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Further Reading

Borstelmann, Thomas. The Cold War and the Color Line: American Race Relations in the Global Arena. Cambridge, MA: Harvard University Press, 2001. Deeper context on the relationship between Cold War politics and Civil Rights.

Boyer, Paul. By the Bomb’s Early Light: American Thought and Culture at the Dawn of the Atomic Age. New York: Pantheon Books, 1985. A wonderfully detailed study of Cold War popular culture.

Cohen, Lizabeth. A Consumer’s Republic: The Politics of Mass Consumption in Postwar America. New York: Vintage, 2003. A detailed and compelling analysis of the transformative power of mass consumption.

Cuordileone, K.A., Manhood and American Political Culture in the Cold War. New York: Routledge, 2004. The author examines the way in which a cult of toughness shaped the politics of the early cold war.

Coontz, Stephanie. The Way We Never Were: American Families And The Nostalgia Trap. New York: Basic Books, 2000. This work examines two centuries of American family life with particularly stunning revelations about the 1950s, shattering a series of myths and half-truths that burden modern families.

Dudziak, Mary L., Cold War Civil Rights: Race and the Image of American Democracy. Princeton, NJ: Princeton University Press, 2002. This study interprets postwar civil rights as a Cold War feature.

Glendon, Mary Ann, A World Made New: Eleanor Roosevelt and the Universal Declaration of Human Rights. New York: Random House, 2002. This is the dramatic and inspiring story of the remarkable group of men and women from around the world who participated in this historic achievement and gave us the founding document of the modern human rights movement

Gutierrez, David G. Walls and Mirrors: Mexican Americans, Mexican Immigrants, and the Politics of Ethnicity. Berkeley: University of California Press, 1995. A different perspective on immigration and race.

Lipsitz, George, Rainbow at Midnight. Labor and Culture in the 1940s. Champaign, IL: University of Illinois, 1994. This book contains various essays on class conflict in the 1940s and how it played out in race politics and popular culture.

Nash, Gerald D. The American West in the Twentieth Century: A Short History of an Urban Oasis. Albuquerque: University of New Mexico Press, 1977. A classic study of the West in the 20th century.

Rhodes, Richard. The Making of the Atomic Bomb. New York: Simon & Schuster, 1995. A Pulitzer Prize-winning account that proves that truth is stranger than fiction.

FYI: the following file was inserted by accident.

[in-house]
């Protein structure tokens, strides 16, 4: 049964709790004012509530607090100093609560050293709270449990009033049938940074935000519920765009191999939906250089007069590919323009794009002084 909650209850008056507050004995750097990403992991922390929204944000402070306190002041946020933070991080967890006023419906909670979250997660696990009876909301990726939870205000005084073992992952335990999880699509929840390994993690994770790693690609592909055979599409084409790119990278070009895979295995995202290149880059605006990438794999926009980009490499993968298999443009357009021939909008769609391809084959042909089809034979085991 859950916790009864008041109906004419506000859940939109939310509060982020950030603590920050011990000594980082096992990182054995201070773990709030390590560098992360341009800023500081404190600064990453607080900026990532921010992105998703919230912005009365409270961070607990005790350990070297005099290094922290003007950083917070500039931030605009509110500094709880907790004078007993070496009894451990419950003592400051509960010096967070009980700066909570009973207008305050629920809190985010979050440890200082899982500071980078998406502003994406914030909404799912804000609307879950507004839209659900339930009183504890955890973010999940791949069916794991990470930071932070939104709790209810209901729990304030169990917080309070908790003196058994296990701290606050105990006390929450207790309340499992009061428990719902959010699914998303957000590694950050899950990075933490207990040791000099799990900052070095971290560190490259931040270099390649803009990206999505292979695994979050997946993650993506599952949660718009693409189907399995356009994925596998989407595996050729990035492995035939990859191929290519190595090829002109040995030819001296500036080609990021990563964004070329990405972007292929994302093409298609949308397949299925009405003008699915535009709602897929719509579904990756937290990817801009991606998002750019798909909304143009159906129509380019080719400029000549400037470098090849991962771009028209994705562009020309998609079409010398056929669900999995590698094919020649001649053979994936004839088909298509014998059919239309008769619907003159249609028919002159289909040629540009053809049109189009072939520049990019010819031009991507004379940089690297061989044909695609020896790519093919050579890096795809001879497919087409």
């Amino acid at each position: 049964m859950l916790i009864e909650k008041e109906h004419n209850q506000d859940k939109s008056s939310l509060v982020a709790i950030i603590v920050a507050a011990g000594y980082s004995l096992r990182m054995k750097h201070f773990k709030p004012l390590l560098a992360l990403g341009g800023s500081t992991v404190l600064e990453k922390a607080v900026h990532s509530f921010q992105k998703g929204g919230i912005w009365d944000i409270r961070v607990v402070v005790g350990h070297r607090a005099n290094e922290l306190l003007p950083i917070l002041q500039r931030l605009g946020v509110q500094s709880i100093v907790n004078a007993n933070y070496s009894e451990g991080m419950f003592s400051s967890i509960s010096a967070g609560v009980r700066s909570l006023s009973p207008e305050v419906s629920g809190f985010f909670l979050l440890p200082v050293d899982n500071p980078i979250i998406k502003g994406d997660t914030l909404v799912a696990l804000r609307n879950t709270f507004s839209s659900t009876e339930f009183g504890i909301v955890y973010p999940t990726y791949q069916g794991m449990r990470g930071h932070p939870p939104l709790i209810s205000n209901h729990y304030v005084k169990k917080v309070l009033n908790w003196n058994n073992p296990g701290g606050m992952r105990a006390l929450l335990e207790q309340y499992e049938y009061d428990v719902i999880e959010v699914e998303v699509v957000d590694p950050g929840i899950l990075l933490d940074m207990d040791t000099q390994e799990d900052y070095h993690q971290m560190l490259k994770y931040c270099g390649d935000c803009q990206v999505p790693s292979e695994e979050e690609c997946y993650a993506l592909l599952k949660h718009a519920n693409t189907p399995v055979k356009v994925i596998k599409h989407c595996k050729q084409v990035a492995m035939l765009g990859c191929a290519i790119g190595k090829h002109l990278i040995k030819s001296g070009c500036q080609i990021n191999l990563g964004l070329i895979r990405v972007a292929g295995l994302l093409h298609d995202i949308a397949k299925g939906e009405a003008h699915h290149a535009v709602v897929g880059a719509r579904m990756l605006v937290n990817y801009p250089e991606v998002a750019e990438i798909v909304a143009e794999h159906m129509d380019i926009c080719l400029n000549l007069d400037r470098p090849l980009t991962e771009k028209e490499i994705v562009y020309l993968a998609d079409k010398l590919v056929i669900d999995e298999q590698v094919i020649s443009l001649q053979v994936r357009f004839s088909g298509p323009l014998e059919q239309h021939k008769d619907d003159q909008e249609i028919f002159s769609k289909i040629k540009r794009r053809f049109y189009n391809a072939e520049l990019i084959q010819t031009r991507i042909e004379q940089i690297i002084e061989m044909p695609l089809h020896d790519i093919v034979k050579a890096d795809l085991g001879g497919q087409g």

Schrecker, Ellen, Many are the Crimes: McCarthyism in America. Princeton, NJ: Princeton University, 1999. Schrecker offers a history of the American anticommunist movement and its stifling impact on American popular culture.

Von Eschen, Penny, Satchmo Blows Up the World: Jazz Ambassadors Play the Cold War. Cambridge, MA: Harvard University Press, 2006. Von Eschen captures the fascinating interplay between the State Department and artists as all sought to imagine a more inclusive and integrated American nation on the world stage.

Published by Oxford University Press

Beisner, Robert L. Dean Acheson: A Life in the Cold War. Beisner paints an indelible portrait of one of the key figures of the last half century.

Fried, Richard M., Nightmare in Red: The McCarthy Era in Perspective. Fried offers a riveting and comprehensive account of this time and describes the wholesale effect of McCarthyism on the lives of thousands of ordinary people.

Gaddis, John, Strategies of Containment: A Critical Analysis of Postwar American National Security. An influential analysis of the development of the containment policy central to American foreign policy during the Cold War.

Gutfreund, Owen D. Twentieth-Century Sprawl: Highways and the Reshaping of the American Landscape. Gutfreund offers a fascinating look at how highways have dramatically transformed American communities nationwide, aiding growth and development in unsettled areas and undermining existing urban centers.

Jones, Howard, “A New Kind of War”: America’s Global Strategy and the Truman Doctrine in Greece. Jones argues that American policy towards Greece was the focal point in the development of a global strategy and that, had the White House and others drawn the real “lessons” from that intervention, the action in Vietnam might have been more carefully thought out.

Web Sites

The Cold War Museum. The site associated with the Cold War Museum in Virginia features detailed texts on key features of the cold war, document excerpts, photos, and news about exhibits.
http://www.coldwar.org/

Fast Attacks and Boomers: Submarines in the Cold War. Put together by the Smithsonian, this site explores the Cold War with a special emphasis on a new postwar technology in the arms race—the atomic submarine.
http://americanhistory.si.edu/subs/index.html

Tracked in America: the McCarthy Era. Created by the American Civil Liberties Union, this site contains interviews with historians and legal scholars, document excerpts, images, and texts related to McCarthyism.
http://www.trackedinamerica.org/timeline/mccarthy_era/intro/

BBC Cold War History. A companion site to BBC programming, this site offers images and texts on various episodes of the Cold War.
http://www.bbc.co.uk/history/worldwars/coldwar/

Crossing the Line: Jackie Robinson. Part of the PBS Baseball documentary web site, this web page contains a detailed account of Jackie Robinson’s role in desegregating the sport and useful links to other materials on this pathbreaking athlete.
http://www.pbs.org/kenburns/baseball/teachers/lesson5.html

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